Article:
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Li & Fung CEO threads the needle on Xinjiang labor controversy

Phi says 'apolitical' company relies on 'boots on the ground' to check factories

Li & Fung's founding Fung family, with backing from Singapore logistics warehousing company GLP, took the group private in a deal valuing it at $1.36 billion.   © Reuters

HONG KONG -- Major international retailers and clothing brands have faced questions in recent years as to whether their products are made using forced labor involving China's Uyghur Muslim minority.

Hong Kong supply chain management company Li & Fung has long played a central role in channeling clothes and other goods from factories in China and elsewhere to Western brands and stores like Ralph Lauren and Walmart. For Chief Executive Joseph Phi, the issue of sourcing from factories in the Uyghurs' homeland in the northwest Xinjiang region requires delicate handling.

"We should think of Xinjiang as a place that has attracted a lot of attention," he told Nikkei Asia in a recent interview. "As far as we are concerned, there is this political element to it. [But] as a company, we are apolitical. We don't take certain positions."

Phi did not answer directly when asked if his company buys from factories in Xinjiang.

"If they follow the right standard, we shouldn't stop ourselves from doing business with them," he said. "Every single factory that we deal with in China and around the world, we have boots on the ground to pre-qualify them. ... Every single factory [and] mill that we work with, they have to meet our standards."

Joseph Phi, who joined Li & Fung in 1999, also heads up the group's logistics unit. (Courtesy of Li & Fung)

Last June, Phi signed off on a company statement that said the group had found "two cases involving indicators of modern slavery" in its supply chain in 2020.

Without indicating the location, it said one case involved a factory where workers' wages were delayed and where a language problem prevented workers from quitting and collecting termination benefits. Another involved a factory where managers were intimidating workers, which Li & Fung confirmed via a surprise visit by a qualified independent inspector. The statement said the company worked with management to resolve both situations.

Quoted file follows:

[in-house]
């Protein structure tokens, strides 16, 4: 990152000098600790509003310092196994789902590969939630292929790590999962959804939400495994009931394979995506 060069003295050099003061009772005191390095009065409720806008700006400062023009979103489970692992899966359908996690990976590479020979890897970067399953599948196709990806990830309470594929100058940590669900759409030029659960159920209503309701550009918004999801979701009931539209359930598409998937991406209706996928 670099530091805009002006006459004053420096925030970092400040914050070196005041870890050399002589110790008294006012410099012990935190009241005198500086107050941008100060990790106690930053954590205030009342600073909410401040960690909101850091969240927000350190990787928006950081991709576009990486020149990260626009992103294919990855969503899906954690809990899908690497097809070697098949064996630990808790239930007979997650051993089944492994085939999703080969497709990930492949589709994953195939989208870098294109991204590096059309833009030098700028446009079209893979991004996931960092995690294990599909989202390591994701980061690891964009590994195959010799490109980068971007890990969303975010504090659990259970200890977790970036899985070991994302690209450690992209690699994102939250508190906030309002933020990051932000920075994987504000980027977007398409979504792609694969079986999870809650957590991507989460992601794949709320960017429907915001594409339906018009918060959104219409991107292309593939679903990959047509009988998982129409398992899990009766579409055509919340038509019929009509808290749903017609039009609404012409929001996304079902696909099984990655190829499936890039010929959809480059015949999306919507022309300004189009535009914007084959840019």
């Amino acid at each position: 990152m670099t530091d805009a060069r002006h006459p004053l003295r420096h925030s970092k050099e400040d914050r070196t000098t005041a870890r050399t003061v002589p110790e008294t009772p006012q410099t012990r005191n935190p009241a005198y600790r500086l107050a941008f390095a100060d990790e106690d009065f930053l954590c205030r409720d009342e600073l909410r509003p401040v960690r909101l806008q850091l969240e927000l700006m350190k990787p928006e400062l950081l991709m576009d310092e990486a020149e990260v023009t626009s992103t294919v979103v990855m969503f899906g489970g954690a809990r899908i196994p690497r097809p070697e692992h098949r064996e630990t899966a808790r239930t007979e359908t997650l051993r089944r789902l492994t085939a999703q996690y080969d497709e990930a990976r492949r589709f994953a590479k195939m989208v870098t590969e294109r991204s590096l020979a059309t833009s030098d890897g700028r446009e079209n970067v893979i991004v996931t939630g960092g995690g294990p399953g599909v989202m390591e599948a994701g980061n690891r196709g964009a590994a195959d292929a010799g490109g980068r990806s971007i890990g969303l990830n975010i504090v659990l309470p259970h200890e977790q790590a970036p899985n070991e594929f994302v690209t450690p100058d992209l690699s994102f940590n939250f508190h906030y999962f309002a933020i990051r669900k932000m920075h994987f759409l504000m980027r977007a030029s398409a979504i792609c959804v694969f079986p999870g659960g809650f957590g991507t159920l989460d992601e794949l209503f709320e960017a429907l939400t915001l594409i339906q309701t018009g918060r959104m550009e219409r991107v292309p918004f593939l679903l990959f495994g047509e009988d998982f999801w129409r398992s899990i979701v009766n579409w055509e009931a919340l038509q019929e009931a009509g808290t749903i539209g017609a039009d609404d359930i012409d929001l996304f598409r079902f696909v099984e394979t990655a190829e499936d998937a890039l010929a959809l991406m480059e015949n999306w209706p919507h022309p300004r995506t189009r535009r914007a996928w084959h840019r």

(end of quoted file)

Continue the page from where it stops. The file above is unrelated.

"Li & Fung is committed to progressively building a complete picture of our supply chain that identifies and prioritizes areas at risk of modern slavery," the statement said.

The statement does not refer to Xinjiang and makes few direct mentions of China. Global Brands Group, a separate listed sister company that sources clothes through Li & Fung, said in its own 2020 corporate social responsibility report that it was "aware of allegations of forced labor and the treatment of Uyghurs and other ethnic minorities" in the northwest region.

"We take the allegations seriously, and will support government engagement and collective approaches to accurately assess the problem and find constructive solutions to protect the rights of workers," it said.

Under U.S. import rules set to be tightened further in June, shipments of products with suspected links to Uyghur forced labor can be denied entry.

Rights groups allege that some textile factories in Xinjiang use forced Uyghur labor.    © AP

Customs agents in California last year seized a shipment of shirts headed to local shops in Japan's Uniqlo chain over such suspicions. Overall, agents seized 912 shipments in the October-December quarter over forced labor concerns, according to government figures. A unit of Esquel Group, a Hong Kong-based company making shirts for brands such as Nike and Tommy Hilfiger, was earlier added to a separate U.S. blacklist barring all trade due to forced labor suspicions.

Jewher Tohti, a Uyghur rights activist based in the U.S., questions whether companies can really determine if suppliers are involved with forced labor.